HC Deb 04 February 1974 vol 868 cc868-71
16. Mr. Whitehead

asked the Minister for Energy what is the current level of coal and oil stocks held in the United Kingdom; and what were the comparable figures for 4th February 1973.

6. Mr. R. C. Mitchell

asked the Minister for Energy what is his estimate of the number of days' reserve stocks of oil and coal currently held; and how it compares with the figures for 1st February 1971, 1972 and 1973.

11. Mr. Skinner

asked the Minister for Energy what is the current level of coal stocks, distributed and undistributed; and what are the comparable figures for 1973.

17. Mr. Meacher

asked the Minister for Energy what is the present level of coal and oil stocks at Central Generating Electricity Board and South of Scotland Electricity Board power stations.

Mr. Emery

The latest estimates of coal and oil stocks were published last Thursday. Oil stocks are lower than in the last three years. Coal stocks are higher than in February 1971 but lower than in February 1973. In 1972 figures could not be collected due to the miners' strike. With permission, I will publish the detailed figures in the OFFICIAL REPORT.

Mr. Whitehead

Does the Minister agree that the figures, though perhaps lower, are not so significantly lower as to justify the premature imposition of the three-day week? Are the Government now prepared to agree that the three-day week was imposed prematurely in an attempt to coerce the miners? Does the hon. Gentleman now admit, too, that a four-day week, with perhaps other savings of energy thrown in, would produce a far better climate for the negotiations which the Government must now have with the mine workers after the emphatic ballot about which we have heard today?

Mr. Emery

I most definitely reject the suggestion that the three-day electricity working week was unnecessary. I ask the hon. Gentleman to consider the facts. In the eight weeks before the regulations were introduced, coal stocks fell by 4.1 million tons, compared with 02 million tons the previous year. If stocks had continued to be depleted at 900,000 tons a week, which is the amount by which they were being depleted two weeks before the regulations were introduced, by now we should be very nearly at a critical level.

Mr. Rost

Is it not totally irresponsible for Opposition Members to criticise the Government for having taken the prudent measure of conserving coal and oil resources at this critical time? Would it not be more realistic for the Opposition to co-operate with the TUC in trying to get a settlement?

Mr. Emery

I sometimes wonder whether Opposition Members want a settlement and to see the industry back in order.

Mr. Meacher

Is the Minister aware that if a miners' strike takes place now, given that the three-day week has reduced power station coal consumption by less than 500,000 tons a week, the 6 million tons critical level will still be reached as early as the last week of March? Even if we had a two-and-a-half-day week, that critical stage would be reached four days later than that. Why waste another £1 billion or £2 billion in lost production before being obliged to give the miners another £20 million or £30 million, anyway?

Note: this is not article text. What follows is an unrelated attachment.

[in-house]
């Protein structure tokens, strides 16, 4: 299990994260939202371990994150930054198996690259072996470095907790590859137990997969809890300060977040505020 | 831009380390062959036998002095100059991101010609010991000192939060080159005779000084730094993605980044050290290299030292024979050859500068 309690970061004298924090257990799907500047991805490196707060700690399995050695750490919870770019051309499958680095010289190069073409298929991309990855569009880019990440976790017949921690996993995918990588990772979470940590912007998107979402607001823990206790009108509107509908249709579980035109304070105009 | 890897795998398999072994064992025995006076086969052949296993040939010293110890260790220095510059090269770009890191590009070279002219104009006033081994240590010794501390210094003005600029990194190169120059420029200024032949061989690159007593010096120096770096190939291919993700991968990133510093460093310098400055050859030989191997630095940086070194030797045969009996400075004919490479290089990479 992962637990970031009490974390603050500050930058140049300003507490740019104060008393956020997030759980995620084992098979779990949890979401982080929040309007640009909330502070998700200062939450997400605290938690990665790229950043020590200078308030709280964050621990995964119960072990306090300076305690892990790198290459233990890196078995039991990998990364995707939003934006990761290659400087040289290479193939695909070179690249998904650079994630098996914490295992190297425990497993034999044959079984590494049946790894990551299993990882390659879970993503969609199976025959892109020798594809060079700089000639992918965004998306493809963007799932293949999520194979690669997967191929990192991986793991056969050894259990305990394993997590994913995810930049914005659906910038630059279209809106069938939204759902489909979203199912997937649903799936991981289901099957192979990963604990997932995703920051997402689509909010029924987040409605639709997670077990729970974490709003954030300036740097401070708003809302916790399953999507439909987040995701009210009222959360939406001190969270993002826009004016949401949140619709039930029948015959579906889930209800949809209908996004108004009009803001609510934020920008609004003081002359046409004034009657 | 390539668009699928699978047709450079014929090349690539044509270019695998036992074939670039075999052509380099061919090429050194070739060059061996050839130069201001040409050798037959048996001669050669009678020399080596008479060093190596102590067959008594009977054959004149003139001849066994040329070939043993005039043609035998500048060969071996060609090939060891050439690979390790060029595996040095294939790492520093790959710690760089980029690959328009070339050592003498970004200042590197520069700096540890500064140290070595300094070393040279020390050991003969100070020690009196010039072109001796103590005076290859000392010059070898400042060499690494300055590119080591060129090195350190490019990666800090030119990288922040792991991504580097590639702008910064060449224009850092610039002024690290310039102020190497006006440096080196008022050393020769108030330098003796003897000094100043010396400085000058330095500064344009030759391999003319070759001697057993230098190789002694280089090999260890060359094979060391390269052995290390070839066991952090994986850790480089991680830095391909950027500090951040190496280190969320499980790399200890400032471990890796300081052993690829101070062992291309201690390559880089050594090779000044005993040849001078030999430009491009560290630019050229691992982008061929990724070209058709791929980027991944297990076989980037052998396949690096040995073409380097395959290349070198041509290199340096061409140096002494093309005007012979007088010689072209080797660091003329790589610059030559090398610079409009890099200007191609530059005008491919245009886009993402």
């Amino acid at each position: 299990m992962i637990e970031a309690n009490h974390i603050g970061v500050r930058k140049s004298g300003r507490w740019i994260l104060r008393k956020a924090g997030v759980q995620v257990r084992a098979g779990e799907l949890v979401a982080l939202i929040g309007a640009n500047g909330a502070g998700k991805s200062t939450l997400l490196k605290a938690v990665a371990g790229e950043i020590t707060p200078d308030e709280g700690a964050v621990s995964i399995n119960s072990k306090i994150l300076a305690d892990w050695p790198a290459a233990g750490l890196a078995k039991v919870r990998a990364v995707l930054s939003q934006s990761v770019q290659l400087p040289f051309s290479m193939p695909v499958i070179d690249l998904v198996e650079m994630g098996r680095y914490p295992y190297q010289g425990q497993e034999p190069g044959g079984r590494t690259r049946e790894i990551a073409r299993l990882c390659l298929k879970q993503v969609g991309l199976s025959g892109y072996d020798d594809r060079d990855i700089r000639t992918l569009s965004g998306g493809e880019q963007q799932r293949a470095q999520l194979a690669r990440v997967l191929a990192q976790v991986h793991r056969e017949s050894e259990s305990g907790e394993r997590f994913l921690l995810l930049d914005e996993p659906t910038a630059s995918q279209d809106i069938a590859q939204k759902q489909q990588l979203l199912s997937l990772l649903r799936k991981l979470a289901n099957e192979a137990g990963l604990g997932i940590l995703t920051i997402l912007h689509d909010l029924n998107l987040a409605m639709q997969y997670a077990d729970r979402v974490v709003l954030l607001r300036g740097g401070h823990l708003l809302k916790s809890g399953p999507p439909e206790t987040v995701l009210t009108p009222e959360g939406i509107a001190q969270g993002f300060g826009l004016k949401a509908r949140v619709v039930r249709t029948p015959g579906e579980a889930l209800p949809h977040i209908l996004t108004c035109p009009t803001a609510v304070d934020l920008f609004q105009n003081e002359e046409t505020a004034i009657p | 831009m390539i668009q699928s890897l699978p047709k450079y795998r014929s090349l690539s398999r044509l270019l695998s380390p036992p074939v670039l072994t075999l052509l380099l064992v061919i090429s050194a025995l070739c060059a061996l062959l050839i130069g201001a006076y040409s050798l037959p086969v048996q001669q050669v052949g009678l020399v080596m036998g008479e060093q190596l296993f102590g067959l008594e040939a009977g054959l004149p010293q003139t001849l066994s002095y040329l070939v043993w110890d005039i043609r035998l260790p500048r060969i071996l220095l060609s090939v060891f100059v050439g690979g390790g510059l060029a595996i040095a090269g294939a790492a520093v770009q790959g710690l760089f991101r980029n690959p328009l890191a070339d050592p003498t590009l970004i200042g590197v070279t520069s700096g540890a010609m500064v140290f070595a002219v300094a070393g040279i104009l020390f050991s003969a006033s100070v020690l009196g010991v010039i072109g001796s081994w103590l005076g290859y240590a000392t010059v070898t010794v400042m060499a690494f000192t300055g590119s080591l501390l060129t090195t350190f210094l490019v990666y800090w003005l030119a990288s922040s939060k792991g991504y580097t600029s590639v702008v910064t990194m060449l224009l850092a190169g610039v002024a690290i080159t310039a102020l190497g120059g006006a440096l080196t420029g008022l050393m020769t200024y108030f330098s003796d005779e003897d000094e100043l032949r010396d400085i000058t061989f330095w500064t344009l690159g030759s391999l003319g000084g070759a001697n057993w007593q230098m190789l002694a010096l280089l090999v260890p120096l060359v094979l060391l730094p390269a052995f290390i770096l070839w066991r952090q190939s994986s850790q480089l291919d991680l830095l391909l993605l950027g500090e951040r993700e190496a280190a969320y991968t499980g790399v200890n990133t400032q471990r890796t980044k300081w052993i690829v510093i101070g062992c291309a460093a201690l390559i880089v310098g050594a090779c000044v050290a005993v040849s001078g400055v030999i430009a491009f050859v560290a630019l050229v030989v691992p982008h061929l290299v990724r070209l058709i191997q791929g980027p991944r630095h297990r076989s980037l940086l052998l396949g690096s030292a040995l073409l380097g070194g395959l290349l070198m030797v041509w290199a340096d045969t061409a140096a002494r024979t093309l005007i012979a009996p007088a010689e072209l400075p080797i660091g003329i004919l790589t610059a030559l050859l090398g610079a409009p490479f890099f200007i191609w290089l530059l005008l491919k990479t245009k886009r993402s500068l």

Mr. Emery

The hon. Gentleman's figuring entirely ignores the amount of fuel oil that the electricity generating stations may be able to use. That factor is entirely a matter of endurance. Any Government should have full contingency plans to protect the electricity supply of the country against whatever might arise.

Mr. Biffen

Do the figures available to the Minister bear out the assessment that has been made by Dr. Finniston as to the available supplies of coking coal, with the sombre implication that they would enable the steel industry to proceed for only about eight weeks?

Mr. Emery

Questions about the position of the steel industry should be put to my right hon. Friend. None the less, the iron and steel industry is still the responsibility of the Department of Trade and Industry. Let it be clearly understood that the problems of obtaining coking coal are serious and are a major problem in the supply of steel to the country as a whole.

Mr. Eadie

The hon. Gentleman is aware that the House can sympathise with him to some extent, for hon. Members understand that there has been a change of jerseys in the Department since the decision that he has been discussing with the House was first taken. Surely the hon. Gentleman will want to give the assurance that there is a new mood in the Government to settle the miners' dispute, and that the Government will not want to defer that settlement in order to justify a decision that is now discredited in the eyes of the whole country, namely, that the whole country should go on a three-day week.

Mr. Emery

I reject immediately the suggestion that the need for going on a three-day week is discredited. Newspaper support for this move is universal. Regarding the second part of the question, I am certain that the hon. Gentleman would want to do nothing that would do other than assist—as I think he is trying to—the discussions that will take place at Downing Street later today.

Following is the information:

6th February 1971 5th February 1972 3rd February 1973 26th January 1974
NCB stocks (million tons) 6.4 Strike 11.2 9.8
Stocks at main power stations (million tons):
CEGB 11.9
SSEB 1.7
All main power stations 7.8 7.7 15.1 13.6
1st February 1971 1st February 1972 1st February 1973 26th January 1974
Stocks held by oil companies:
Days' supply 66 67 60 56
Million tons 19.9 21.5 19.2 18.8
Stocks at main power stations (million tons):
CEGB 0.71
SSEB 0.06
All main power stations 0.34 0. 54 0.60 0.80
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